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SQL 7 from a Database Administrator's Perspective

The changes that Microsoft has made to SQL Server version 7 are great enough that how you will function as a database administrator could change significantly. Here are some areas that DBAs might want to investigate.




Building the Right Environment to Support AI, Machine Learning and Deep Learning

he changes that Microsoft has made to SQL Server version 7 are great enough that how you will function as a database administrator could change significantly. Here are some areas that DBAs might want to investigate.

Creating a Database
One of the most basic functions of a DBA is the responsibility to create the databases. In version 6.5, this required two steps. First, one created a device. The database was then created by allocating space from the device. The concept of a device was an unnecessary layer between the file system and the database. Version 7 has done away with devices. One now creates the database in a one-step process that specifies the files for the database in the CREATE DATABASE statement.

Changing from devices to files has enabled Microsoft to add features, including allowing the database to expand automatically and moving a database easily from one machine to another.

Meta Data
A DBA must be able to get around the internal tables that SQL Server uses to store information about itself. There is always something that can't be done through the GUI or that must be scripted.

The system tables have changed to support the architectural differences between the versions, although some of the previous tables are still supported as views. In addition, in compliance with ANSI SQL, a set of virtual tables has been added under an owner titled INFORMATION_SCHEMA.

However, under version 7, it was difficult to obtain a list of all database files associated with the server. The SYSFILES table is local to each database.

Backing Up Your Database
Microsoft has added two options to back up up your database. Instead of backing up your transaction logs regularly, you can create a differential backup. This backup represents all the changes between the last full backup and now.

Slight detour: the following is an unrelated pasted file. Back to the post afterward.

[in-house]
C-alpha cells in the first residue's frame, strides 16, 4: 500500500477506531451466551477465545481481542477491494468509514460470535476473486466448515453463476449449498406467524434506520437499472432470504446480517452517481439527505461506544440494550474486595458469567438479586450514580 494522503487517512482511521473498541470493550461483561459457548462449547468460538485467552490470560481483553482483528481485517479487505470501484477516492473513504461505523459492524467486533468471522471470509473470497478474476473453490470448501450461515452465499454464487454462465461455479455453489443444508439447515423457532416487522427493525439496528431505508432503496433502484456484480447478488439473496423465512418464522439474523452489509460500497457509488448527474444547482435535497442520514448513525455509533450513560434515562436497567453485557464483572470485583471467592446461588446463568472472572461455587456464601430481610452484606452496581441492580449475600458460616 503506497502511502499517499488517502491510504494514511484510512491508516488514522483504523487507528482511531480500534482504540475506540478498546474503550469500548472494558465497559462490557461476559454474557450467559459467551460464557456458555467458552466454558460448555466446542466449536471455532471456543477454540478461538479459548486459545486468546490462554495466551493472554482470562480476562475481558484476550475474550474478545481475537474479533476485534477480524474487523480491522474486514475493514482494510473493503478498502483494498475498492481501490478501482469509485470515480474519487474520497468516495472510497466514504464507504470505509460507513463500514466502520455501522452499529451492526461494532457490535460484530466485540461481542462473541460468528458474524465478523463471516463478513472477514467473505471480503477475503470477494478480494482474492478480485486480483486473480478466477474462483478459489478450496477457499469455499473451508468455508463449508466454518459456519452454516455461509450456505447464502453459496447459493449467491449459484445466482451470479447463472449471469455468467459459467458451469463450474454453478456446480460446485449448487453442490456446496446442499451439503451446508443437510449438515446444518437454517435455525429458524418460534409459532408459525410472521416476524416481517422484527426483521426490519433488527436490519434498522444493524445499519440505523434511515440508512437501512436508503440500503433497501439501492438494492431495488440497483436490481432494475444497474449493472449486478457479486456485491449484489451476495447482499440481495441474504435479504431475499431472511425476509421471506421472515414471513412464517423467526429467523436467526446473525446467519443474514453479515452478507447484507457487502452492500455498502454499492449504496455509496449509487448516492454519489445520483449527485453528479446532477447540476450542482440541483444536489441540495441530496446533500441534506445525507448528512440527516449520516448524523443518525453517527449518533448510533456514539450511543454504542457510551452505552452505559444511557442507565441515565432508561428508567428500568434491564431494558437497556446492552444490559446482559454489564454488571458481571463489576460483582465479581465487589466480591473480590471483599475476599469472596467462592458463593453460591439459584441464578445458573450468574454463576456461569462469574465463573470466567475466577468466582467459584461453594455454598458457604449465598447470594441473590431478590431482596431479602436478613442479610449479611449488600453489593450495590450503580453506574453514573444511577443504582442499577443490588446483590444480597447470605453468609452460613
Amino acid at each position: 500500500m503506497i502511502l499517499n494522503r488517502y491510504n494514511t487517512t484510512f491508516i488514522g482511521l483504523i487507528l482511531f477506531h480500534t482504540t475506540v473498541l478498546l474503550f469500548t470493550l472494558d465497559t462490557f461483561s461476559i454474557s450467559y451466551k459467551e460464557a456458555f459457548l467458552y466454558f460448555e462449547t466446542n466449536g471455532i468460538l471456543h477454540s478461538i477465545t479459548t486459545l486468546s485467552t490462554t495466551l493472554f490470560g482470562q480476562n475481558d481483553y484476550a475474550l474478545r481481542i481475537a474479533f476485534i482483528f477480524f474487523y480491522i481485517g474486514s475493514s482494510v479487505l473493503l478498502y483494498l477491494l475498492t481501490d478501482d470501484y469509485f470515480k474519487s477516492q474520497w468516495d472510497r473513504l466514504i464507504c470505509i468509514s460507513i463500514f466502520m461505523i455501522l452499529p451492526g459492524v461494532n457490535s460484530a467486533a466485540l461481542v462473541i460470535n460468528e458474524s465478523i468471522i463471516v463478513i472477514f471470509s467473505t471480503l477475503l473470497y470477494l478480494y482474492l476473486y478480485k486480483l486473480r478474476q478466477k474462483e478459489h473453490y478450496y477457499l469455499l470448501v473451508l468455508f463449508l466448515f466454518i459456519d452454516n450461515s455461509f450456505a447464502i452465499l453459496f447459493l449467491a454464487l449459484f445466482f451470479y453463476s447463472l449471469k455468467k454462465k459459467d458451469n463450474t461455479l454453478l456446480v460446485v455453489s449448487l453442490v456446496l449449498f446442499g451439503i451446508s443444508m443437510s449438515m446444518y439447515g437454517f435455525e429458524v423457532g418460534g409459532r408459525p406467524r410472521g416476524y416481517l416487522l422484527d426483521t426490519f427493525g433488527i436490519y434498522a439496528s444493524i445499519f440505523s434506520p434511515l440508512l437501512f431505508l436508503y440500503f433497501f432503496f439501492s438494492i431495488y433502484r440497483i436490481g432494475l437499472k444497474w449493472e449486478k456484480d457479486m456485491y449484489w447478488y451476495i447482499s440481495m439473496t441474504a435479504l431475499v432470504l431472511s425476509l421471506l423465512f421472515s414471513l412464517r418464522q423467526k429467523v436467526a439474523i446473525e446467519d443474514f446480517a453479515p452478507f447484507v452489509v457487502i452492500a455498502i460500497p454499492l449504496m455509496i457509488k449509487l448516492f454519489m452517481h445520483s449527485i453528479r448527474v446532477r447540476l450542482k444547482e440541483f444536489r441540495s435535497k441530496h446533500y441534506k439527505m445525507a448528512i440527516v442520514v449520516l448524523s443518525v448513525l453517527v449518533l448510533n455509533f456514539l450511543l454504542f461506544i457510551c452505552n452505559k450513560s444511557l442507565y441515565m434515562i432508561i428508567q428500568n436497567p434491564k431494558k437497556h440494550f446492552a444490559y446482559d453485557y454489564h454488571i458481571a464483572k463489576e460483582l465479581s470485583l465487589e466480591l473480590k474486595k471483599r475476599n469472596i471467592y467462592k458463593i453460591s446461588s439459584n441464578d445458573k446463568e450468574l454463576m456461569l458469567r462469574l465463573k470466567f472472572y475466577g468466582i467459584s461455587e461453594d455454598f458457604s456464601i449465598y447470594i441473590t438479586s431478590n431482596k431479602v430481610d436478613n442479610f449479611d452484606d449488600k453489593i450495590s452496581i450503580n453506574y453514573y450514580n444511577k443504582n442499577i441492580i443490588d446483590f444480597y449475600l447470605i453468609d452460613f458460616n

For very large databases, you can also choose to back up up just part of the database each time by backing up one of the files the database uses. However, you still need transaction dumps in this case. As a DBA, you will have to decide what makes the most sense for your system.

Microsoft has changed the security aspects of SQL Server, and Standard Security mode no longer exists. You can choose only between integrated or mixed.

In version 6.5, managing security based on NT groups was awkward. For example, in NT, a user can be part of more than one group, while in 6.5, a user was restricted to one—a setup that frequently created conflict. However, under version 7, managing users based on their NT groups is easy. Version 7 even supports the "deny" command that already exists in the NT security model.

In fact, groups have disappeared in version 7, and a much more flexible model of "roles" has replaced them. Users of Oracle will be already familiar with this concept, in which a user can be a member of more than one role.

I make no claims to being familiar with all aspects of the new version. It's quite possible that equally significant changes to SQL Server will cause dramatic changes to the daily routine of a DBA that I haven't covered. I welcome any comments and suggestions.

Joe Lax has spent more than 10 years working in various database environments and has been a practicing DBA on all versions of SQL Server from version 4.2 onward. He also is a MCSE and an MCT who recently has started to learn Oracle, which affords him no end of fun. He loves feedback and can be reached here.
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